One reason I write for Care2, is to help some of you understand what it’s like to be in the military community as a family member. For many in the United States, there is no longer a personal or familial connection to the military. For the small percentage who are, not being “home” or even together as a family on a holiday is almost normal, or as we say, it’s our “new normal.”
Every country has a day of celebration, either an Independence or Founding day, or a certain day of significance. In the United States, our day is the Fourth of July –and we’ve made it a huge party, replete with food, fireworks and family fun.
Spending this day overseas gives a different perspective to the celebration. As a State Department brat I’ve celebrated in Libya (pre Gaddafi), England (where being in London gave a different flavor to the day) and Australia (where it was mid winter and downright cold when we barbequed!). Celebrating a national holiday in another country can make you more patriotic, and trying to explain the details of the holiday to someone who doesn’t know our history well is an education for you as well.
My husband, son and I celebrated as a family in Germany many years ago. The post had a huge party, complete with static displays of a helicopter, a tank and some jeeps for the kids to run around on. This is the same type of display going on this weekend at bases around the country, with the addition of a Humvee, an MRAP and maybe some bouncy castles and pool parties.
My son and husband have celebrated the Fourth of July in Iraq, at different times of the conflict. In 2003, our son was at Camp Slayer and remembers it only as being ferociously hot. Their barbeque consisted of showing off by frying eggs on a rock. No cake, no celebrations, no speeches and if there were fireworks they weren’t of the friendly variety.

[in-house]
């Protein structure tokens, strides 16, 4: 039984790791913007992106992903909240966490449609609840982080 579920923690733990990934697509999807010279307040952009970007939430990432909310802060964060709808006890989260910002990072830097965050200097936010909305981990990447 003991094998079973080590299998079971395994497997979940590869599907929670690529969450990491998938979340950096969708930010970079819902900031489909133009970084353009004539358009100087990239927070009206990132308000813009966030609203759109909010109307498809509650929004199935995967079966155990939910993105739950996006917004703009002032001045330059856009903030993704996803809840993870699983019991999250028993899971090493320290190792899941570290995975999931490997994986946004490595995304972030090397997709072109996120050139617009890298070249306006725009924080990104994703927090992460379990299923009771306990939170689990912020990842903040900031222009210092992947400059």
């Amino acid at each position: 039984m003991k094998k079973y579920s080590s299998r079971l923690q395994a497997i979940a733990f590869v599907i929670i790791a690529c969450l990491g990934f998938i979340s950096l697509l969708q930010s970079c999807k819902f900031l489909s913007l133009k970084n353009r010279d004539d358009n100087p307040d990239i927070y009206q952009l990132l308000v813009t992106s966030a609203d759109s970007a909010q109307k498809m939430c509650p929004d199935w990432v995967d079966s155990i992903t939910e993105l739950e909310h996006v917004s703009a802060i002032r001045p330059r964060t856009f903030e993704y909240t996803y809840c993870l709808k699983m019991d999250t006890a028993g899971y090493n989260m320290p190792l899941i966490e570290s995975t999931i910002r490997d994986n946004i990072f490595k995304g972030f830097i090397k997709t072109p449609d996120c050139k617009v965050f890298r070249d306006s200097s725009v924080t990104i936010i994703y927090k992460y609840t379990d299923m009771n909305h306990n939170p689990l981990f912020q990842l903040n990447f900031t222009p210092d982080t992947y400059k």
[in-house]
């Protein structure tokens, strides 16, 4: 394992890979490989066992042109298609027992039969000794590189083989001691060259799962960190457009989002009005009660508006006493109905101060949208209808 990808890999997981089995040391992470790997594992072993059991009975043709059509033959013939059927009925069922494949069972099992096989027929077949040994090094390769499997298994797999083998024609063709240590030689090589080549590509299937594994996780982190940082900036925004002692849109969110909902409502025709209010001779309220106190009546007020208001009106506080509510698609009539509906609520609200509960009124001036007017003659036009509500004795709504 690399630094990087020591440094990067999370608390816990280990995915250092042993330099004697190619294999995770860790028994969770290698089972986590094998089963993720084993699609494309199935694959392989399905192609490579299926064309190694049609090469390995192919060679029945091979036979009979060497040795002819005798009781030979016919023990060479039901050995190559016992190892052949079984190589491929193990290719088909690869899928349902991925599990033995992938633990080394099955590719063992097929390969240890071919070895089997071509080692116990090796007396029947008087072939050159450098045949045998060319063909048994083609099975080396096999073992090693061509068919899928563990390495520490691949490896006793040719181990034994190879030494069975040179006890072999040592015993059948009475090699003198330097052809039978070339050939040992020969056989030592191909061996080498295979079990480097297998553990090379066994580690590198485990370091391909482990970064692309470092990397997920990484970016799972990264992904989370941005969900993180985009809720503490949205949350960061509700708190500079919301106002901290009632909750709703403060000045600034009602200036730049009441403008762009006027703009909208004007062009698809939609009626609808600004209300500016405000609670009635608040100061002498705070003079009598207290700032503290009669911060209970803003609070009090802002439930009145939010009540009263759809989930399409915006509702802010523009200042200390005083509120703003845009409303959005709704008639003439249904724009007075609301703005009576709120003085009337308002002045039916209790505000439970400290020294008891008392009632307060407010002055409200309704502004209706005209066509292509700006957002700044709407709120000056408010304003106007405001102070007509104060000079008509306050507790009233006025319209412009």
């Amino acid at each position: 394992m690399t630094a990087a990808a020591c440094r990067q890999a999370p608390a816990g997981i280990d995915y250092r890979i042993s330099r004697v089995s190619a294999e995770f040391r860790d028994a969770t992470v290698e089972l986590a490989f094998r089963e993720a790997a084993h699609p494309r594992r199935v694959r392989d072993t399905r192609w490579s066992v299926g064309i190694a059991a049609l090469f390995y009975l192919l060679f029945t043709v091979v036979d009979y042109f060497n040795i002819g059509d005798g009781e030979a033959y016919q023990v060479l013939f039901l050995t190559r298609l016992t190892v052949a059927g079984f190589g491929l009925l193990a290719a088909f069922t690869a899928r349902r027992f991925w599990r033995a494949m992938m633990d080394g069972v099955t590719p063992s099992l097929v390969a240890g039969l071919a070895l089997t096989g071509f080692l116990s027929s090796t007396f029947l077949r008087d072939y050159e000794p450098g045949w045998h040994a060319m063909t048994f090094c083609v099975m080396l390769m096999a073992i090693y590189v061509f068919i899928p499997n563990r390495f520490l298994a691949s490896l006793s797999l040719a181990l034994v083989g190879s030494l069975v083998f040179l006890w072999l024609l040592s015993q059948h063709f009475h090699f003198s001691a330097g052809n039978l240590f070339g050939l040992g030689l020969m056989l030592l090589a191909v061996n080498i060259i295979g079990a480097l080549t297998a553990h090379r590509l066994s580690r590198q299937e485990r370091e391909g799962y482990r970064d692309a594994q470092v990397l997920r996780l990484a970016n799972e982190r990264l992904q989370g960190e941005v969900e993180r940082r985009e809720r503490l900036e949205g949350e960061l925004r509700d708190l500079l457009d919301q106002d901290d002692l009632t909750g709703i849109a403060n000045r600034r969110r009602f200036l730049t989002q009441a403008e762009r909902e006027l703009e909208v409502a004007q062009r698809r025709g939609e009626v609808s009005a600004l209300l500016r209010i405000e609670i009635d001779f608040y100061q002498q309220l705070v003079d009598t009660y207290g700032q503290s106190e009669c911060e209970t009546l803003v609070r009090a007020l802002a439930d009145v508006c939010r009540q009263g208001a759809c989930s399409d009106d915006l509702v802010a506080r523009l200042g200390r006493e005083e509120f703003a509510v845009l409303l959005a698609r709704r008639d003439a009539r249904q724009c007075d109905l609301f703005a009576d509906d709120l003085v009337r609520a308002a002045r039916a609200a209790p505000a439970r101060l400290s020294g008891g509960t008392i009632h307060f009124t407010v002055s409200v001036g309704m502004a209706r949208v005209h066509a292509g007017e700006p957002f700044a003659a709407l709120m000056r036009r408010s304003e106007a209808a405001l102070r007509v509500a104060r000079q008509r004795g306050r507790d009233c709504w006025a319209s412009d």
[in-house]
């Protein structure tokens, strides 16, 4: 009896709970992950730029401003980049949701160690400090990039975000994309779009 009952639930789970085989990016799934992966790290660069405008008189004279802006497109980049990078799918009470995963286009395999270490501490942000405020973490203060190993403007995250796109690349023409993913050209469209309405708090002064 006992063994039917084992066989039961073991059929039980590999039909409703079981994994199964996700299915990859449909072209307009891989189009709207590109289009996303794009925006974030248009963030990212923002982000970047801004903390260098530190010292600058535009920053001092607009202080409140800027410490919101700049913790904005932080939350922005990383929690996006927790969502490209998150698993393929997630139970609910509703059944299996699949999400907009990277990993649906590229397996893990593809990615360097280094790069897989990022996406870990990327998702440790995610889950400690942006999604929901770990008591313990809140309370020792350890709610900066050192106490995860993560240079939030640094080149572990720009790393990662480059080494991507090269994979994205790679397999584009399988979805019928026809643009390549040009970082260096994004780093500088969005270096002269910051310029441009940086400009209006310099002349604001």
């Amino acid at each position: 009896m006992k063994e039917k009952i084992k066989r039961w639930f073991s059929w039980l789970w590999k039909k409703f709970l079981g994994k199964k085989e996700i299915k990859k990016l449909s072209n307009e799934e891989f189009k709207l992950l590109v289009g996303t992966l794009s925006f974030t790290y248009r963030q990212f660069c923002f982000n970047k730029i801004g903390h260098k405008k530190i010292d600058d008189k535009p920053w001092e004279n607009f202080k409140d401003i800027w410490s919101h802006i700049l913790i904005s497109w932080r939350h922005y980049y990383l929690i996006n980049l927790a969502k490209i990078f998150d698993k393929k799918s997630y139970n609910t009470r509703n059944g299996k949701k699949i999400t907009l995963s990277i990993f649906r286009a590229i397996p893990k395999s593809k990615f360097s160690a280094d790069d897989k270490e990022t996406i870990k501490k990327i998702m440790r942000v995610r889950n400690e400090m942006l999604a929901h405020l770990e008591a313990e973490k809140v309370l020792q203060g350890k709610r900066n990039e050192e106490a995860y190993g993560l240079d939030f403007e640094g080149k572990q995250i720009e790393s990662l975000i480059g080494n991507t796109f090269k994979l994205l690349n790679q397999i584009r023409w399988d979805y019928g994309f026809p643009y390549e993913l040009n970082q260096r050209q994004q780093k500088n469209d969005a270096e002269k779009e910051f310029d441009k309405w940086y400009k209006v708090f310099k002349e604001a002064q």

The first time my husband was deployed for the Fourth of July, he was on a convoy, and when they realized that it was the 4th of July while somewhere in the desert south of Baghdad, they fired off a few flares for the “rockets red glare.” On his second deployment — he thinks there was something going on somewhere on Slayer in 2009 – but he was working and didn’t attend. The dining hall was decked out in red white and blue — and there was a monster cake somewhere.
For the spouses and families at home, it’s another day that should be a “family day,” one of those days that we are told should be spent with family and friends. For those of us who have someone downrange, it’s another painful day, one that makes us realize, more than ever, that we have a piece of our family missing. It’s called “the empty chair” syndrome, and for some of us it means we won’t be at a holiday gathering, we’ll be sitting in front of our computer hoping for a Skype call or an email. Some of us will meet up with other deployment “widows,” our battle buddies, and spend the holiday with those that understand only too well how we feel. During the alone holidays, I hate being invited to a gathering — who wants to hear “Oh, you poooor thiiiinnnggg” [said by sympathetic neighbors who ignore you the rest of the year] or in my case this year “But why is he still going? Isn’t it over?”
We are subjected to the stories on the news of reunions, the rah rah war movies and “tributes” to the troops. For some it’s a time of pride, but for some it’s also painful. If you have a friend who is alone due to deployment this year, invite them by all means, but understand why they don’t jump at the invitation.
Photo courtesy of Steven Francis Photography
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